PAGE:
At the same time, as the countries are struggling with the pandemic, China is expanding its strategic and economic in the South China Sea. China has conducted military drills and deployed military in the maritime space. China has established the two research stations on artificial islands of the South China Sea. The stations are at Fiery Cross Reef and Subi Reef under the Chinese Academy of Science’ Integrated Research Center for Reefs and Island that was set up in the Mischief Reef. The US has criticized this development amidst the coronavirus pandemic. The South China Sea is one of the core interests of China but assertiveness at the time of global crisis is unacceptable at the international level. This may not go well with other countries of the region.
These developments point towards a new kind of “charm offensive” being unleashed by China. Beijing is also moving ahead with its “cheque book diplomacy” and using all sort of tactics to showcase its humility, economic power and might as and when required.
Post-Coronavirus: China and the World
In the post-coronavirus situation, it will be still hard to ignore China. China is the second-largest economy in the world and the largest trading country worldwide, its global importance is difficult to be downplayed.
China is intricately weaved in the global value chain. It has achieved the level through a structural transformation infused by trade and Foreign Direct Investment (FDI) liberalization since 2000. The global value chains have been negatively impacted by the pandemic. Perhaps, it has shown the world their over dependence on China and the need to diversify the global value chains. Moreover, China is the largest trading partner with most of the countries. It is in a position to leverage its industrial capacity and resources to create synergy with technologies it has acquired over the years. Such cooperation based on comparative advantages is well-placed to tap potential demand through further opening-up of its market, which will lead to a more connected market in terms of production factors, services, capital and technologies, thus offering all the makings of a new system of the industrial division of labour. This may create a world that is more dependent on China.
The BRI, a signature initiative by Xi Jinping has created an interdependence that is hard to ignore China. Xi Jinping has said: “China will actively promote international co-operation through the BRI. In doing so, we hope to achieve policy, infrastructure, trade, financial, and people-to-people connectivity and thus build a new platform for international co-operation to create new drivers of shared development”. The main sources of funding for the bulk of these BRI-participating projects are the Chinese development banks, the USD 40 billion Silk Road Fund, and two of the large state-owned commercial banks. Additionally, the BRI has already created “Debt Trap” in countries like Sri Lanka, Pakistan, Laos, Mongolia and Djibouti. These countries have been identified at high risk of “Debt Trap” and already owe more than 45 per cent their GDP to China over BRI. Given the level of dependence, it is unlikely that these countries can wish away from China. The US and Europe will still be able to manage the economic repercussions of the pandemic but these countries are still dependent on China.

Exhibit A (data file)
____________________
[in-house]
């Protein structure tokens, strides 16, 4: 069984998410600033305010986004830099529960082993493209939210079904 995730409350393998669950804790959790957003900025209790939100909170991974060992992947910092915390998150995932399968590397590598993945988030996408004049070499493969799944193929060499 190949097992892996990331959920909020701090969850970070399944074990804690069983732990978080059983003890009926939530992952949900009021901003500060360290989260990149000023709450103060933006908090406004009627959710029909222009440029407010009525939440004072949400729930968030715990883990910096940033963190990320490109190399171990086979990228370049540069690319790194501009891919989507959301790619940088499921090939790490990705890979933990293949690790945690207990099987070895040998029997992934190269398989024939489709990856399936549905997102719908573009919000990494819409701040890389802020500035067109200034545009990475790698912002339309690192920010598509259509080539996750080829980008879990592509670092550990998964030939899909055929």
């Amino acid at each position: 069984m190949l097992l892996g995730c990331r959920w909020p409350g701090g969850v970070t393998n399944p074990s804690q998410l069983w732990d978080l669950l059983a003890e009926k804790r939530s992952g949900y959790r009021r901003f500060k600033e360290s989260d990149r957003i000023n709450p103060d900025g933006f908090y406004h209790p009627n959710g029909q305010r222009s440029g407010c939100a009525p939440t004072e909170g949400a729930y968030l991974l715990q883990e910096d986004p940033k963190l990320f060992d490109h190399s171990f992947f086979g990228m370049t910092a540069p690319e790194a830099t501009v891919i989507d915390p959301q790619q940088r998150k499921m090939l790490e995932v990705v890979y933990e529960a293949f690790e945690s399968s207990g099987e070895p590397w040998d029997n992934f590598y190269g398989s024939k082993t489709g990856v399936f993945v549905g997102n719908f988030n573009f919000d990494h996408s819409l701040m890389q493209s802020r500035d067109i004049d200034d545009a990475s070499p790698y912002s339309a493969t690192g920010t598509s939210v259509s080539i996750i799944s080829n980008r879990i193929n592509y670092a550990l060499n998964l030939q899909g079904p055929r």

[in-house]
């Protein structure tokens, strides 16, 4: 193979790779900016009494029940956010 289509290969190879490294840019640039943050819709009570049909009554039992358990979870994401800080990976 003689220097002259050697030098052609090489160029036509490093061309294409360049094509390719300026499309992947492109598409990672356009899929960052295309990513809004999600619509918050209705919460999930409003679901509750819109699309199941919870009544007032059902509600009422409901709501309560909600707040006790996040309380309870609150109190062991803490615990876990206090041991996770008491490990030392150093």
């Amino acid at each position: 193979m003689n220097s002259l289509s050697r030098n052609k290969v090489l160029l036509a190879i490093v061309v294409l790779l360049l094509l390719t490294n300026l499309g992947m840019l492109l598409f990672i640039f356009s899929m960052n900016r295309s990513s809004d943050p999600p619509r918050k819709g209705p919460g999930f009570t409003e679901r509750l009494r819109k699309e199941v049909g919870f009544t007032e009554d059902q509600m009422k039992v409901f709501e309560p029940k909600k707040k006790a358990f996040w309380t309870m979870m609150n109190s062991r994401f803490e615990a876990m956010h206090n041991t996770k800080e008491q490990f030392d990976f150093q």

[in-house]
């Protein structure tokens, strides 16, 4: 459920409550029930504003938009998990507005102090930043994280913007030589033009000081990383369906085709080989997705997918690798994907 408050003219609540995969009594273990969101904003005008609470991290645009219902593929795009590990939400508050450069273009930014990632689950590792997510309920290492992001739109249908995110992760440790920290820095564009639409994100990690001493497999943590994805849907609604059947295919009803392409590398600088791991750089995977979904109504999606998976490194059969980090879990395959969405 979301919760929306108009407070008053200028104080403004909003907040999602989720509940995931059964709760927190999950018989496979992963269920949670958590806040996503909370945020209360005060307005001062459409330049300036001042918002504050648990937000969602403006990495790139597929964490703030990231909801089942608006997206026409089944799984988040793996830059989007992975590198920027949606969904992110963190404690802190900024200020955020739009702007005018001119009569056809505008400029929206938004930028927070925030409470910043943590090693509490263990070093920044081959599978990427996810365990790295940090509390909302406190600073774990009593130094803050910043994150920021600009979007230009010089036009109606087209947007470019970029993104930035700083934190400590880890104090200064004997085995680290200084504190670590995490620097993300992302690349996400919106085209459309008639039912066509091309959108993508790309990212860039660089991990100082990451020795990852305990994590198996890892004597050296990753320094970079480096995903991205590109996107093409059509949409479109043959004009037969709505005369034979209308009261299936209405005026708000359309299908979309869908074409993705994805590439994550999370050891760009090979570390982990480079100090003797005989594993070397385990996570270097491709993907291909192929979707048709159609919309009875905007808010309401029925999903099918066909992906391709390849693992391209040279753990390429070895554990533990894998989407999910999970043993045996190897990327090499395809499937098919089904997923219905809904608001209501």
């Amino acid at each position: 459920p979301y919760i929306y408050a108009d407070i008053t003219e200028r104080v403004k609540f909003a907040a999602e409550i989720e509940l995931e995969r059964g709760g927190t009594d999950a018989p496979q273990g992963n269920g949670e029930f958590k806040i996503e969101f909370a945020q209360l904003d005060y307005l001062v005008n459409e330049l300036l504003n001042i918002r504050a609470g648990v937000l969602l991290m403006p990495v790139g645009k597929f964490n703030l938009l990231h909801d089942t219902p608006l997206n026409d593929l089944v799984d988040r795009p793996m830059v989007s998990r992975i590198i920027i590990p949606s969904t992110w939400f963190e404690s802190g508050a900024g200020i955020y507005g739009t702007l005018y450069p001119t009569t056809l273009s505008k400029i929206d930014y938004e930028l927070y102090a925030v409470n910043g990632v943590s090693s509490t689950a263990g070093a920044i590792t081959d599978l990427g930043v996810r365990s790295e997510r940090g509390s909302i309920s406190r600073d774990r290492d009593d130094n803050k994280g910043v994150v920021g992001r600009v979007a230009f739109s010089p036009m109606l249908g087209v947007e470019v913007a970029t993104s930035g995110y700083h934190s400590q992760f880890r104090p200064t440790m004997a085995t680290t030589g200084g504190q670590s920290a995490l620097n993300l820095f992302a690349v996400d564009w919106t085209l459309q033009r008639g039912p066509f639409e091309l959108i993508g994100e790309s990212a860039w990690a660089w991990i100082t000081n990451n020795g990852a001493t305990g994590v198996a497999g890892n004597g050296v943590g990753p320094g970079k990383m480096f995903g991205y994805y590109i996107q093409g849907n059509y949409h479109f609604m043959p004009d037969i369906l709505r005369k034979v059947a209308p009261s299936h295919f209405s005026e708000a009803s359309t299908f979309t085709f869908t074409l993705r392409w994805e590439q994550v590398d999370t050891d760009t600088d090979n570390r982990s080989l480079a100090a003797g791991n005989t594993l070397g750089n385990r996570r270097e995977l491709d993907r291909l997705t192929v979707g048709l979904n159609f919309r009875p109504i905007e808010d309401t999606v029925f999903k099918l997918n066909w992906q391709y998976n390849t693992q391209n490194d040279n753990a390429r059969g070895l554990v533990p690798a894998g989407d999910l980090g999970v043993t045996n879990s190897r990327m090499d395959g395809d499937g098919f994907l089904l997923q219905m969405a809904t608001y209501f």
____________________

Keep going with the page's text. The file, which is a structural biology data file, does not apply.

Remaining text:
In the last three months, China is trying to project itself as a leader and forerunner of public health. Perhaps this was a kind of image China needed at the time of the on-going US-China trade dispute. China is going through turmoil both internal and external. The Chinese leadership today is split between whether to continue to concentrate its efforts on containing infections and persevere in a prolonged battle against the virus or shifting its focus to revitalizing its economy. However, the Chinese government continues to downplay the impact of the pandemic as limited and temporary. Putting back the economy on the track is very critical for Xi Jinping as in 2022, Chinese Communist Party’s 20th Congress will take place, until then Xi Jinping wants to stay in office and form a new team of leaders around him that are of his choice. The next year, 2021, is special year as it marks the centenary of the founding of the Chinese Communist Party. The first step for Xi is to put the economy back on track before the convening of the National People’s Congress at a relatively early date so that he can turn the nation’s focus fully on economic reconstruction.
Post-Coronavirus: India-China Relations
Before the outbreak of the pandemic, Wuhan was a very special city of China in India-China Relations. The first informal Summit was held in the Wuhan and the outcome of the summit was famously known as the “Wuhan Spirit”. The Wuhan Summit was held against the Doklam Crisis and it was successful in establishing the strategic communication channel at the highest level between the two sides and had given an upward trajectory to the bilateral relation. Since the outbreak of the coronavirus Wuhan’s significance has become more associated with the pandemic rather than with the summit.